JUST THE FACTS
Price: R165.00 (as of Jan 2017)
Winery: Opstal Wine Estate
Varietal: Chenin Blanc
Wine region: Breedekloof Valley
Country: South Africa
Ponce factor: Moderate high
Occasion: On a date with a foreigner
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A good Chenin is a little like Captain Planet. It only exists when “as their powers combine”, lees, oak, and fruit combine to form something almost as magnificent as a blue mid-nineties mullet-wearing leotarded superhero.
Tasting notes: Lovely fruit aromas of peaches, a touch of pear, and the ever so subtle lees note. On the palate, there is some cool honey sweetness, more peach fruit, and some gentle baking spice.
Lovely stone fruit holds it all together quite nicely.
A dinner debate about perfection and distinction
There is no doubt that the Opstal Estate Carl Everson Chenin Blanc is a superb wine. The Platter team awarded it the coveted 5-star tag, and Tim Atkins gave it 90 points. Formiddable Accolades.
And there is no doubt that It is supremely balanced, where old oak, a decent vay-kay on its lees, and wonderfully chosen fruit, all combine to make sure that no particular element pokes out conspicuously above the rest. A sensory tall poppy, if you will. But for all this…does that make is memorable?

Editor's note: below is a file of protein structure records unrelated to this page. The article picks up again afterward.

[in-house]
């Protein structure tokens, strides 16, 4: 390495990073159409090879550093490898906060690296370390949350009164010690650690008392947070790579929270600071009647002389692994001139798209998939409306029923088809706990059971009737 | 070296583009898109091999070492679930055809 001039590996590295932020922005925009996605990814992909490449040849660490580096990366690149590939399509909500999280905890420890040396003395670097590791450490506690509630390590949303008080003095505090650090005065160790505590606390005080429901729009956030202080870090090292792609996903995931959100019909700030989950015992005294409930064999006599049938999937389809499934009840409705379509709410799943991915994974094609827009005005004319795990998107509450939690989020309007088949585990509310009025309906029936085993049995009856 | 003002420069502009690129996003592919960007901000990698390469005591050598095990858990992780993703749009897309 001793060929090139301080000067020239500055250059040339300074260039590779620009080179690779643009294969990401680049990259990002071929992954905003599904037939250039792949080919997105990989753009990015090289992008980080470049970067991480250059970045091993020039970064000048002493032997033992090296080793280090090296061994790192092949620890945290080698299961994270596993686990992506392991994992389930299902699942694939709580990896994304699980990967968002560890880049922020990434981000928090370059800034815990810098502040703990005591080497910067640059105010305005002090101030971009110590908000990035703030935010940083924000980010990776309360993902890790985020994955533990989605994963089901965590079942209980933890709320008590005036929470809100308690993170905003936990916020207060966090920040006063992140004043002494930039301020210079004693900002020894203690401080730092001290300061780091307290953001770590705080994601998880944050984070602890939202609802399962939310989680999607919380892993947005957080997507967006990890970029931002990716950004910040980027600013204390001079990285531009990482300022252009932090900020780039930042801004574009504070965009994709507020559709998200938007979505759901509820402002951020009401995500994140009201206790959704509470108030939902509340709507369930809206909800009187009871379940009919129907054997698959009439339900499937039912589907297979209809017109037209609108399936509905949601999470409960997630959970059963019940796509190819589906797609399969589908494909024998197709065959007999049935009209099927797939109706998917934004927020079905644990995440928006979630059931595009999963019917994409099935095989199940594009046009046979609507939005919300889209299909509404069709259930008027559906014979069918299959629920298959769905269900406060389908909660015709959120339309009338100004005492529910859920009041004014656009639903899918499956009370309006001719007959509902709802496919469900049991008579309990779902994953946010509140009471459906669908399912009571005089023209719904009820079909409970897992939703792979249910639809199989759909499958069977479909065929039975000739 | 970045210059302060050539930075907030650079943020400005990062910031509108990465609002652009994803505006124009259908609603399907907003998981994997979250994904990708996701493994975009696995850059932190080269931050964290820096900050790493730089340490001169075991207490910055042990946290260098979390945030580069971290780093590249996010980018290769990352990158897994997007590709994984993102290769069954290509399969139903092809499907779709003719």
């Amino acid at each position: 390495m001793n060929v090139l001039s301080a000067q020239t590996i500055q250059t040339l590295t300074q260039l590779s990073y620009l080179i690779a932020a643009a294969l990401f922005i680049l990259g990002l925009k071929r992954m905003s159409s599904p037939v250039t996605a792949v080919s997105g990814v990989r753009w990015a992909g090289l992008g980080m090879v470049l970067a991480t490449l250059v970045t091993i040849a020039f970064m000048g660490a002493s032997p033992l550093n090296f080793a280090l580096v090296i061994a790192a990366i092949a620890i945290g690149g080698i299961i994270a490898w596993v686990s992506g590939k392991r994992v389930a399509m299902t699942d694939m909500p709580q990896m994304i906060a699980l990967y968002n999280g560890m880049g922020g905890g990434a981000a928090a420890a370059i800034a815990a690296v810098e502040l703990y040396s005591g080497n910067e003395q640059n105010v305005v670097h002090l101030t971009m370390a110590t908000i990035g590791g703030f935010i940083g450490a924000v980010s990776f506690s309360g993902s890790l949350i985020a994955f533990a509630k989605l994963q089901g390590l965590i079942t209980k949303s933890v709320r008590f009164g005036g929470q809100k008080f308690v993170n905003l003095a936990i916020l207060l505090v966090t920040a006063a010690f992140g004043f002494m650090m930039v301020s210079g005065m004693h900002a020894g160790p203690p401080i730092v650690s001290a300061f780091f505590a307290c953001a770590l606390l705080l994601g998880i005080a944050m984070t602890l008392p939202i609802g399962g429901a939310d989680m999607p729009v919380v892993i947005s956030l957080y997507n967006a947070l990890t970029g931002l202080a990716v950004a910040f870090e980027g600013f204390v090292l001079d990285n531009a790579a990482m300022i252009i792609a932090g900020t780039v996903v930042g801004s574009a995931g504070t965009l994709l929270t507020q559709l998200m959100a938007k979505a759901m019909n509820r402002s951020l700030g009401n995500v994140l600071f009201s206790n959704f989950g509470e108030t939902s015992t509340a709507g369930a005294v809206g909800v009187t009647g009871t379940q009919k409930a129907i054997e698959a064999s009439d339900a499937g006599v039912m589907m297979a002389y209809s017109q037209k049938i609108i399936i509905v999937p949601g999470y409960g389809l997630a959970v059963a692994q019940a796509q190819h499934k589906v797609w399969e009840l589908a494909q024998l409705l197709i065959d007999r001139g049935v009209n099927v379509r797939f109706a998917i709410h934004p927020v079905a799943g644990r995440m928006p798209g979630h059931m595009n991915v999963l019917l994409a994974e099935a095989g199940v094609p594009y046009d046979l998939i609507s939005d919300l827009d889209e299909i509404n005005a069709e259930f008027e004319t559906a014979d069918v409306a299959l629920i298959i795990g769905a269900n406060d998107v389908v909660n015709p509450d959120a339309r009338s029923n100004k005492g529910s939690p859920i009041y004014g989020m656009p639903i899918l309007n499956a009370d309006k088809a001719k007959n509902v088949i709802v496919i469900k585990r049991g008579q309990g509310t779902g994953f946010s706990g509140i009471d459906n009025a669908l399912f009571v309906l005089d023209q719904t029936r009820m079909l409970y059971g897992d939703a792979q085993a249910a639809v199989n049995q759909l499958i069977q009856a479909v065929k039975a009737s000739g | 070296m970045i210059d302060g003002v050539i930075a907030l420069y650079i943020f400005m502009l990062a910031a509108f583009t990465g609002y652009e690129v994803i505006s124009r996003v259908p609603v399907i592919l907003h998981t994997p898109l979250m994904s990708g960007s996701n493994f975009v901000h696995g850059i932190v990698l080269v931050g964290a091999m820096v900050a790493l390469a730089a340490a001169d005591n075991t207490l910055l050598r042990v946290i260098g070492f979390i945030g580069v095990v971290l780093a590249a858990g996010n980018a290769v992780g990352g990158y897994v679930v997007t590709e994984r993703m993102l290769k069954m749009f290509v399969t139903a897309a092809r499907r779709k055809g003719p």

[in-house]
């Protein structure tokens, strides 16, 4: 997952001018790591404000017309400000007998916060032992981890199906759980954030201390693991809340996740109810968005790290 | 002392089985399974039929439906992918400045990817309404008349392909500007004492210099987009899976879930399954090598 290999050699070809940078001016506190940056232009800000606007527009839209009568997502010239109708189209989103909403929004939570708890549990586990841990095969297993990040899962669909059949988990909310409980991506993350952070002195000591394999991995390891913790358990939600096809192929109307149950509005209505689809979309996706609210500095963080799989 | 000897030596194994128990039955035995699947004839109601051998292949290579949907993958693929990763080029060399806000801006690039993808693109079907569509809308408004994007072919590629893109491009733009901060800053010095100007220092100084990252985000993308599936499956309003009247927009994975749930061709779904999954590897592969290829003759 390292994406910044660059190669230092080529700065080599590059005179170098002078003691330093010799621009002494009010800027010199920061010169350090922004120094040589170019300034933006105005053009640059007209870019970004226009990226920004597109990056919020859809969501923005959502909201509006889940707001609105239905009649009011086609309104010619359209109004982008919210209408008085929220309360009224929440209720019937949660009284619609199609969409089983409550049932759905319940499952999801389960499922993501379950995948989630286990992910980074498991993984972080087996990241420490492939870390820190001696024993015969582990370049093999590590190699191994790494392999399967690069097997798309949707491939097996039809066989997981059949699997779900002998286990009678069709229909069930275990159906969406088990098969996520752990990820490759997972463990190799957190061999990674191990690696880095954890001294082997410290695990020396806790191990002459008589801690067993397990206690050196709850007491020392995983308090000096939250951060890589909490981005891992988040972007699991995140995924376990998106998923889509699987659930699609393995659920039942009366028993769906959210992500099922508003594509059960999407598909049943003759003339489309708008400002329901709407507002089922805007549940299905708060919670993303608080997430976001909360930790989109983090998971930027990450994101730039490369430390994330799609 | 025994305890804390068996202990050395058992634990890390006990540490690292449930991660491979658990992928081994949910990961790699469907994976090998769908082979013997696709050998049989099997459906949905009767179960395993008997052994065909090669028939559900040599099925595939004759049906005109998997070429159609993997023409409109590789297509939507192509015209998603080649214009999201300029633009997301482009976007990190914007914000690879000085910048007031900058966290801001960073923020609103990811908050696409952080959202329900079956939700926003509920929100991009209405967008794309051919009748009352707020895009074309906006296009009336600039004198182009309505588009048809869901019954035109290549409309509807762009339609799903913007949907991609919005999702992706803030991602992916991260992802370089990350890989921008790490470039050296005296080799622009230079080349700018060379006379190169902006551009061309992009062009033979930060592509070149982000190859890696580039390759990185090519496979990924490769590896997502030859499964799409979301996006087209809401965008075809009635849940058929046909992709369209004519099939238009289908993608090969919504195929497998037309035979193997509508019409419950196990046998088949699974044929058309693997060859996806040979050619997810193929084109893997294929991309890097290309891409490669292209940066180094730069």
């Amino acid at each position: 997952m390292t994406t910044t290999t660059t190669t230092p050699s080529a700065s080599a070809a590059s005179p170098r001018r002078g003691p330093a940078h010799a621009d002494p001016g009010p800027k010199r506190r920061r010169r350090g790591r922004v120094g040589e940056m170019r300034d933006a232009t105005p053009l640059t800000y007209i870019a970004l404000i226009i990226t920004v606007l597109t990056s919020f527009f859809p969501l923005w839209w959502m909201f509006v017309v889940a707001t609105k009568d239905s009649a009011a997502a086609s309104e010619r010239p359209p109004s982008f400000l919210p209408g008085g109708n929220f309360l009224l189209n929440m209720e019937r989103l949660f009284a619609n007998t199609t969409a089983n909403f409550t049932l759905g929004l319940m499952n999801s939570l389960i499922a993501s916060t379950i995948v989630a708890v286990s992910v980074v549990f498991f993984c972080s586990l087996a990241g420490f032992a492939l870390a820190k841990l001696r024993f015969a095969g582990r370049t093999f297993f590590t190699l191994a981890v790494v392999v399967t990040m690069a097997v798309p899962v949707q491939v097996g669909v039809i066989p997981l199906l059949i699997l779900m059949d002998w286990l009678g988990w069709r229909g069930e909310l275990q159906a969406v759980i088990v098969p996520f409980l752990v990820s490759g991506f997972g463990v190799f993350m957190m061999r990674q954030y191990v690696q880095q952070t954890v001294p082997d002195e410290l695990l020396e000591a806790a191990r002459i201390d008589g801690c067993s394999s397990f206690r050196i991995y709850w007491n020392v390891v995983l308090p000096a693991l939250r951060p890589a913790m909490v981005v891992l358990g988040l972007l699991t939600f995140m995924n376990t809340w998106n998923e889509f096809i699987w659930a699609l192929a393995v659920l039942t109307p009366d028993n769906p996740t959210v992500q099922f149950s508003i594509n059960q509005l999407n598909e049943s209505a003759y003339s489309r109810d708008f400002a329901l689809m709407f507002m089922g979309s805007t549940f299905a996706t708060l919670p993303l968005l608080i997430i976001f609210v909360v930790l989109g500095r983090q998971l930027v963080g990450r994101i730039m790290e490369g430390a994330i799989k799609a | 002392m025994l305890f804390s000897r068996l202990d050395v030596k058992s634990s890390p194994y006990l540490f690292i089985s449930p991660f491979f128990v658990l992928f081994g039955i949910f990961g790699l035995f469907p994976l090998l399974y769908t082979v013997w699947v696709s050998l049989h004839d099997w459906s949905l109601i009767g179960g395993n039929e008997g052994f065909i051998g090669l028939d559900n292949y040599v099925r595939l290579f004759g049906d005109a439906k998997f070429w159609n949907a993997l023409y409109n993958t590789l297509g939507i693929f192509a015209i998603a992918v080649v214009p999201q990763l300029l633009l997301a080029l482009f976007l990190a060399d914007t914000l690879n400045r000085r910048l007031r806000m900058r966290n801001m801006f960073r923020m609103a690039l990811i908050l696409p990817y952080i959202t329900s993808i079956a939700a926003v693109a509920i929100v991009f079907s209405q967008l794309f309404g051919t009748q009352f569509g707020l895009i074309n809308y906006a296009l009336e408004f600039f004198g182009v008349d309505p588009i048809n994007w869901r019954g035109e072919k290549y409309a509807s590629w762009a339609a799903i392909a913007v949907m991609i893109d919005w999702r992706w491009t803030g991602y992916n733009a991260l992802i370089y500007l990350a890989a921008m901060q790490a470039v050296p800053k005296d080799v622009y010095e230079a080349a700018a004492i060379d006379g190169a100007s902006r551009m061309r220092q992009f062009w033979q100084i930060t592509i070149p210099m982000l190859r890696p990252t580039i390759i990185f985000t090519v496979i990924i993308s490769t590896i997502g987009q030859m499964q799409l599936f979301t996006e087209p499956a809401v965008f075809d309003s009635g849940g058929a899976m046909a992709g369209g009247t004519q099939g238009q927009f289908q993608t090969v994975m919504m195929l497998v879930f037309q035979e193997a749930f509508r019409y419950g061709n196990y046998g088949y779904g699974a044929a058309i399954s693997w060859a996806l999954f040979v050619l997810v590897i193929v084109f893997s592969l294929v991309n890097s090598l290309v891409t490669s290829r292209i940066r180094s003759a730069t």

My proposal is that there are more exciting things in life than balance. What if balance is NOT the ultimate good. Can a quirky element of “cray-cray” replace the highly prized “balance”.
Imagine if Muse had no Matt Bellamy? Imagine if The Police had no Sting. And no Justin in *nSync? The results would all have been hugely mediocre. The very fact that there was one element that stood out further than the rest is what makes these outfits successful in the first place. All far more exciting than a perfectly harmonious barbershop quartet from Skokey, Illinois.
I’ll be in the back with the freaks.
So where am I going with this?
Well, I had the good fortune of drinking the Carl Everson Chenin Blanc 2014 right alongside the internationally lauded Carl Everson Chenin Blanc 2015. And while the 2015 was delightful, it was also just very…cheniny.
The 2014, in contrast, was a rather large meaty lees fest. Unlike anything else in the lineup (we tasted five chenins that day). The sweet honey and pineapple fruit faded quite quickly and left in their place a gargantuan yeasty “British bake-off”-style yeasty brouhaha. The caboose was weighty, and the mouthfeel was drier than a brioche in the badlands. Marvellous!
Could I have drunk the entire bottle? Perhaps not.
Would I serve it at a kitchen tea? Unlikely.
Did it teach me something about winemaking? Absolutely.
Did it distill in my mind some of the elements I love most in a Chenin? Most certainly.
And most importantly:
Will I go out hunting for more? Indubitably.